On the evening of 2 September 1916, L13 was possibly heading for Sheffield and became lost, because it dropped bombs on Gainsborough, East Stockwith and Morton before appearing over Retford at 12.56 am on 3 September. It was said that people broke the rules about showing lights (possibly the 3 shilling fine for doing so was not enough!). A boy called Edwin Wilmshurst, who lived near the Newcastle Arms on Bridgegate, reported seeing 16 bombs: on the first run, they fell in fields and most didn’t explode, but on the second run, they fell and exploded by the gasometers on Grove Lane, which caught fire. The glow could be seen for 30 miles around, and the fire was so hot that, it was reported, ‘apples baked on the trees and roosting wild birds roasted alive’. Nearby houses were wrecked, and three women and one man were injured; miraculously, there were no fatalities.
The hazards for the Zeppelins were leaks, cold, and hypoxia; they had no parachutes; our defences became much better. The final raid was in August 1918, by which time 557 lives had been lost, 1,358 people had been injured, and £1.5 millions’ worth of damage caused. However, the Germans had failed to crush morale, rather the opposite.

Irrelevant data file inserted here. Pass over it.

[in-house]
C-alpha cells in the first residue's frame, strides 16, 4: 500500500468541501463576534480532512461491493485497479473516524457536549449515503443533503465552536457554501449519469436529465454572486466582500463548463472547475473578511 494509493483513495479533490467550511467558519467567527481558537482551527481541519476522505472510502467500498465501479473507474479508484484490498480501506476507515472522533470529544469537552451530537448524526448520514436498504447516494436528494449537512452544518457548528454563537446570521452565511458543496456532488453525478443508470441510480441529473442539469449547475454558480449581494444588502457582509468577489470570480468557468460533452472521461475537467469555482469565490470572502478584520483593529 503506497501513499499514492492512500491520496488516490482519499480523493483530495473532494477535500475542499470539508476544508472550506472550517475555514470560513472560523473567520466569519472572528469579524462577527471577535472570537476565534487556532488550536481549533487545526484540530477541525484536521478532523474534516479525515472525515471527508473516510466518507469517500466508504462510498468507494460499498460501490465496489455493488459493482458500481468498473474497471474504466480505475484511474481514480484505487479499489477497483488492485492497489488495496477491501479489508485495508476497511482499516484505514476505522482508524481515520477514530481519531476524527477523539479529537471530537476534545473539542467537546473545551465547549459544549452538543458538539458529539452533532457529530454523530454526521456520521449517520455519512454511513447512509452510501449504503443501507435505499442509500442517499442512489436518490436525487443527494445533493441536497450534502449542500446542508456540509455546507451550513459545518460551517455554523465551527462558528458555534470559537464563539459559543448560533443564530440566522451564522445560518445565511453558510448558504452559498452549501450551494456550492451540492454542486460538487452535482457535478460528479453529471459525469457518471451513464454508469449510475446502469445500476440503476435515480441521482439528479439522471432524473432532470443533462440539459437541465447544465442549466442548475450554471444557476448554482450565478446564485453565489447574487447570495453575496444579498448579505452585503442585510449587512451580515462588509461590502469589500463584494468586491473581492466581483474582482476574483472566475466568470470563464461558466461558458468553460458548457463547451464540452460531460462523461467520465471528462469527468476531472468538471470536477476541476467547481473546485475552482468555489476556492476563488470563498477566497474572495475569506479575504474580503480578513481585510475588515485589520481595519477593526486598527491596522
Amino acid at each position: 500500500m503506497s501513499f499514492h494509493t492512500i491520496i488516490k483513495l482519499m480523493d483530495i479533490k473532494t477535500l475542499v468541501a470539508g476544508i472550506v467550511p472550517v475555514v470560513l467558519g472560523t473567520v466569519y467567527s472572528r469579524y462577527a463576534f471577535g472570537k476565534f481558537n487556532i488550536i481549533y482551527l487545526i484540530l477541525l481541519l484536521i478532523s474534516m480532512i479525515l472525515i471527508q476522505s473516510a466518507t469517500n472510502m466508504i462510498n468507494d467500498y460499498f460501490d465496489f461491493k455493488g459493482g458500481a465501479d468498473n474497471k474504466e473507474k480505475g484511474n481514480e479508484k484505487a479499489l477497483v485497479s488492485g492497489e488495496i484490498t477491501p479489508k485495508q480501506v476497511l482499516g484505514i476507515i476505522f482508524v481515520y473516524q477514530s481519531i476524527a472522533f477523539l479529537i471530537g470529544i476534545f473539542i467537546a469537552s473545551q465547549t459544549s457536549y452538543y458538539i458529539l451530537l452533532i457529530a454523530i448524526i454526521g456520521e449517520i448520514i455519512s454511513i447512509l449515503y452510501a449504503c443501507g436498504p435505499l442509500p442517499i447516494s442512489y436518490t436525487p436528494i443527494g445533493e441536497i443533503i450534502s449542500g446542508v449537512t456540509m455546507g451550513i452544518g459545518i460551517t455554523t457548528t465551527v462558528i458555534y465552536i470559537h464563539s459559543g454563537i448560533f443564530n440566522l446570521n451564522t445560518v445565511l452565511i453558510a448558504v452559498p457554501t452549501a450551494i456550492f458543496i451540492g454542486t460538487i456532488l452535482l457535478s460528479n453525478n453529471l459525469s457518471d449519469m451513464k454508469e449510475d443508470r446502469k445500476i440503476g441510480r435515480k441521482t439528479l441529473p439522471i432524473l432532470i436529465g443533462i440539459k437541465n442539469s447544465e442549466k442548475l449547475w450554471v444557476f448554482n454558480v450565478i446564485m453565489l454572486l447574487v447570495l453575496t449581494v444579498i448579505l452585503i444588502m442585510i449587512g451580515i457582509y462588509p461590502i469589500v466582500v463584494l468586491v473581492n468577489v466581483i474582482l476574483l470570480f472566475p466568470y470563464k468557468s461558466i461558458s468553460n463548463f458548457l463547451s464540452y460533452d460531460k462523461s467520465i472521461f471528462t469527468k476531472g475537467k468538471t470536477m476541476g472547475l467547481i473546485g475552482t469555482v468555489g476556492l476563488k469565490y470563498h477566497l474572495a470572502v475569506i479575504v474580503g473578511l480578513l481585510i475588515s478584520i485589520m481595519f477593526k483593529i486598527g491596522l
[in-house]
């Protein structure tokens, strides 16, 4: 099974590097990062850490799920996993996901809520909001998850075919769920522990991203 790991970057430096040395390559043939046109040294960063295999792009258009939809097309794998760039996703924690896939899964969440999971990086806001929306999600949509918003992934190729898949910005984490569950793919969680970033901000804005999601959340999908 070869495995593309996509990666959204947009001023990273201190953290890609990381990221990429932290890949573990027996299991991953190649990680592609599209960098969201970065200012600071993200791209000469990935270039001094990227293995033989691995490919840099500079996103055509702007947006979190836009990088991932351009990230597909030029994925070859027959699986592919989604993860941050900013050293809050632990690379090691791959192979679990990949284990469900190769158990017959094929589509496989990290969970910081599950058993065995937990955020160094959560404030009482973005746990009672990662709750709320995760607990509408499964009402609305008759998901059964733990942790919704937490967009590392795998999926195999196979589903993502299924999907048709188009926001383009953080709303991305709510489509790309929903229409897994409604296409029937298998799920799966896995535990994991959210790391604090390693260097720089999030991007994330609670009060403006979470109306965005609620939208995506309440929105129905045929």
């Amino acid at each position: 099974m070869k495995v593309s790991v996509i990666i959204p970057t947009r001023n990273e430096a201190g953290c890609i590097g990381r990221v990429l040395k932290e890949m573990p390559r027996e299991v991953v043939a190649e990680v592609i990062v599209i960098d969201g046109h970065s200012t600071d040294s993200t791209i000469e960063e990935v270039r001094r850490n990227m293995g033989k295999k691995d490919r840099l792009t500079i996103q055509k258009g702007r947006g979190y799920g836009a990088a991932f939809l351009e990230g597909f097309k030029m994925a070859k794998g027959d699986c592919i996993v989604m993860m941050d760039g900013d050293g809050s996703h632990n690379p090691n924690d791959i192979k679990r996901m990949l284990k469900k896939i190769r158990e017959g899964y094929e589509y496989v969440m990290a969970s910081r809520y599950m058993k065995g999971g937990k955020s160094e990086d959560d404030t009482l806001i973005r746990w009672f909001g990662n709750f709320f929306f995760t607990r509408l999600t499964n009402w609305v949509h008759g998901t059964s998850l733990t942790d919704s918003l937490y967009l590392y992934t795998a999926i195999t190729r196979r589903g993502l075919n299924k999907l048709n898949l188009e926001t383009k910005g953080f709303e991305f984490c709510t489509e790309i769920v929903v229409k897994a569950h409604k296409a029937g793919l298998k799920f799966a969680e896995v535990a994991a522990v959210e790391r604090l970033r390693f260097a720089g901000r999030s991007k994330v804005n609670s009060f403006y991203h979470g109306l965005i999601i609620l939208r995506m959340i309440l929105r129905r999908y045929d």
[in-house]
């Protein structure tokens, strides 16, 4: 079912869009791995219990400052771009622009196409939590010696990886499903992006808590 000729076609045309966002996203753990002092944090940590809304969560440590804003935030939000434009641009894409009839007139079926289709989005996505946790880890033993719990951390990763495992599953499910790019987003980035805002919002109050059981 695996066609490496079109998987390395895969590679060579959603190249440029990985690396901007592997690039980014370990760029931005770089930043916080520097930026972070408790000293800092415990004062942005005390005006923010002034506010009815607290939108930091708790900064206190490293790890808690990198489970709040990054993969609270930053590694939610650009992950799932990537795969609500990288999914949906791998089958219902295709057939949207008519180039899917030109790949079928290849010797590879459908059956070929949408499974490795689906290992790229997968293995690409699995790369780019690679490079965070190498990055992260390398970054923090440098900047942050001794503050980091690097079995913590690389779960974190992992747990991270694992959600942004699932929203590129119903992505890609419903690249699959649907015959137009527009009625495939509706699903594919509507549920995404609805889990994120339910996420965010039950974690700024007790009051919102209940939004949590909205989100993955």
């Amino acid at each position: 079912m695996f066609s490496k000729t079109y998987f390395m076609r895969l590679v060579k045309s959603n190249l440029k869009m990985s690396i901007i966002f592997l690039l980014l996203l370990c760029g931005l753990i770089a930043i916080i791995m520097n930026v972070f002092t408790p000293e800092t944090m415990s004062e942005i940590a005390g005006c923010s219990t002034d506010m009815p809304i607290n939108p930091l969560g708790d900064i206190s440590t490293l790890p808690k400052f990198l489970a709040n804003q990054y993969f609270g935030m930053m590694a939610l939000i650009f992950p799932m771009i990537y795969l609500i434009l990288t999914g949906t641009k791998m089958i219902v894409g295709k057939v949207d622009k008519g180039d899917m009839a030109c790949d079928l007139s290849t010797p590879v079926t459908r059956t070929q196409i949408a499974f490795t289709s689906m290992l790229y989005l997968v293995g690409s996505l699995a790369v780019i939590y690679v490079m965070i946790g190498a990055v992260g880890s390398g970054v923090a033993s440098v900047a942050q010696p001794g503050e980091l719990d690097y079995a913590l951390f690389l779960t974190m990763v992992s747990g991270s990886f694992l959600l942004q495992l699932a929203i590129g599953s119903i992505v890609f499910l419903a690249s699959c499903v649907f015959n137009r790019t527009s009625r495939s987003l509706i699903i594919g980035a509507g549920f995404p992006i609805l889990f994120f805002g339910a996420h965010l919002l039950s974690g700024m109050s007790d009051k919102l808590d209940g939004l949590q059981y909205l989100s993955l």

Adrian was thanked for his absorbing talk. He mentioned that a leaflet was available at Bassetlaw Museum.
1. Minutes of the Open Meeting held on 16 October 2019: accepted.
2. Matters arising: none.
3. Treasurer’s Report and Membership:
(i) BB reported that there had been no income except subs (30 unpaid) and just over £20 from Amazon Smile (a reminder if using Amazon). There was £7,900 in the bank, of which £1,000 was committed. £5,000 had been spent on the panels in the station underpass.
(ii) 8 new members had joined (2 through the website, which now had a subs form, and 1 because of the noticeboard).
4. Projects Update:
(i) A News-sheet had been issued regularly, thanks to PB and TJ.
(ii) The 30th Projects Catalogue had been published, thanks to JT and Pam Barnsdale.
(iii) The Grove Church was being refurbished; RCS had given £2,000.
(iv) Panels had been replaced in the station underpass.
(v) RCS was involved in the consultations about the station lift etc, and was represented on the Friends of Retford Station.
(vi) New play equipment in Kings’ Park and information panel – Pam Barnsdale had been involved from the beginning.
(vii) The St Swithun’s crocuses were blooming; they had been planted by RCS in partnership with Muddy Fork and BDC.